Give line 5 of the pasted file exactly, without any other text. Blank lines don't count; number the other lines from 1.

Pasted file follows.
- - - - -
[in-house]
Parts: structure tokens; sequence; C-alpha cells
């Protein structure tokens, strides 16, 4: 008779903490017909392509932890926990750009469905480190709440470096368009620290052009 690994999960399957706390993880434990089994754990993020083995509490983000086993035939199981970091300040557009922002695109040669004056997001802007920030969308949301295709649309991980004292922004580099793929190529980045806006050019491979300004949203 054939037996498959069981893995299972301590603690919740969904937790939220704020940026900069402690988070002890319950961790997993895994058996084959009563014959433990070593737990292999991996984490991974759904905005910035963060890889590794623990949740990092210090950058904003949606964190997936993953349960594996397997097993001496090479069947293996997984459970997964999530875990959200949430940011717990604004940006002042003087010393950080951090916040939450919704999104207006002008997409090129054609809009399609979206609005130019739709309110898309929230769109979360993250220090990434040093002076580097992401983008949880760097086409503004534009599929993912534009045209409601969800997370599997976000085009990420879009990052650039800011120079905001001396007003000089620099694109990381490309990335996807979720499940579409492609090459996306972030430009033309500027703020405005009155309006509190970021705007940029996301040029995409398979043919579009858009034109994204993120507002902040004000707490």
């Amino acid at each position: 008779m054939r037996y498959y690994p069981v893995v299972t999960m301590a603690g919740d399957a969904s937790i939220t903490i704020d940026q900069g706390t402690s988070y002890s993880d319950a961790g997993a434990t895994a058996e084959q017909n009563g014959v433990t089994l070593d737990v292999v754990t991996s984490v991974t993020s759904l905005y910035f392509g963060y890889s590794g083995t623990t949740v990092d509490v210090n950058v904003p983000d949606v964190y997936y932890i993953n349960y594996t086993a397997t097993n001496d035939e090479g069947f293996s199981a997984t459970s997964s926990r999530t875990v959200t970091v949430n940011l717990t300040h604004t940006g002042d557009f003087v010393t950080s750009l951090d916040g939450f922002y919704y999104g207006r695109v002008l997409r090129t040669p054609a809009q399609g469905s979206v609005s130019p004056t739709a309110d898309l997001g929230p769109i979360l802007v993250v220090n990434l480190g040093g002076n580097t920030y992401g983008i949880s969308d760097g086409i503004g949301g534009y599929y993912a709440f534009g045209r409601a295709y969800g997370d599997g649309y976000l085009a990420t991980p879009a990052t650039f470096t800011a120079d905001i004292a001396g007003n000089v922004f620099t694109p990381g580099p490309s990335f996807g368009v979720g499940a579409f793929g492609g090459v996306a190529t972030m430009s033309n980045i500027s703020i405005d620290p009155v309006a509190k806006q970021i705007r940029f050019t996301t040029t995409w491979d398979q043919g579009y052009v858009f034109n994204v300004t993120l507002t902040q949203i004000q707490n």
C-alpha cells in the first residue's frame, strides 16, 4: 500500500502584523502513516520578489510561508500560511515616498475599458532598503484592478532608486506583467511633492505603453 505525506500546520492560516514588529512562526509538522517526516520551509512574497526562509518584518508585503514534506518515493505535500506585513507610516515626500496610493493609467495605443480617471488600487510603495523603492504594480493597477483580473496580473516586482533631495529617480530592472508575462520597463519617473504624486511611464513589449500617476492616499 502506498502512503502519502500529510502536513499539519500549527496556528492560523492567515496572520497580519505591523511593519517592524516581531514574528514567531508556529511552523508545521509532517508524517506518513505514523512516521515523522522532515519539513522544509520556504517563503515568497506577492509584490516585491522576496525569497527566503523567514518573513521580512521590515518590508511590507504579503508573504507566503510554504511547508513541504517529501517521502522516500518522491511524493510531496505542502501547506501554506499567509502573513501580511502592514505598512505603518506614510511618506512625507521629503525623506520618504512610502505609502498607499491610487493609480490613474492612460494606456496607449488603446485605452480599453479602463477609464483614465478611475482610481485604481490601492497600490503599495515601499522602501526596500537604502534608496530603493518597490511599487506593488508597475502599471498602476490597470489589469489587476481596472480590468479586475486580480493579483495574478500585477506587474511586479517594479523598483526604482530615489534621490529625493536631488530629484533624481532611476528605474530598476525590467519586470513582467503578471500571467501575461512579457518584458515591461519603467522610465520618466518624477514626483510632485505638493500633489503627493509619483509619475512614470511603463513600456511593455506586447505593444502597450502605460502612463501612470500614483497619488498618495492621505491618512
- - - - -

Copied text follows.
C-alpha cells in the first residue's frame, strides 16, 4: 500500500502584523502513516520578489510561508500560511515616498475599458532598503484592478532608486506583467511633492505603453 505525506500546520492560516514588529512562526509538522517526516520551509512574497526562509518584518508585503514534506518515493505535500506585513507610516515626500496610493493609467495605443480617471488600487510603495523603492504594480493597477483580473496580473516586482533631495529617480530592472508575462520597463519617473504624486511611464513589449500617476492616499 502506498502512503502519502500529510502536513499539519500549527496556528492560523492567515496572520497580519505591523511593519517592524516581531514574528514567531508556529511552523508545521509532517508524517506518513505514523512516521515523522522532515519539513522544509520556504517563503515568497506577492509584490516585491522576496525569497527566503523567514518573513521580512521590515518590508511590507504579503508573504507566503510554504511547508513541504517529501517521502522516500518522491511524493510531496505542502501547506501554506499567509502573513501580511502592514505598512505603518506614510511618506512625507521629503525623506520618504512610502505609502498607499491610487493609480490613474492612460494606456496607449488603446485605452480599453479602463477609464483614465478611475482610481485604481490601492497600490503599495515601499522602501526596500537604502534608496530603493518597490511599487506593488508597475502599471498602476490597470489589469489587476481596472480590468479586475486580480493579483495574478500585477506587474511586479517594479523598483526604482530615489534621490529625493536631488530629484533624481532611476528605474530598476525590467519586470513582467503578471500571467501575461512579457518584458515591461519603467522610465520618466518624477514626483510632485505638493500633489503627493509619483509619475512614470511603463513600456511593455506586447505593444502597450502605460502612463501612470500614483497619488498618495492621505491618512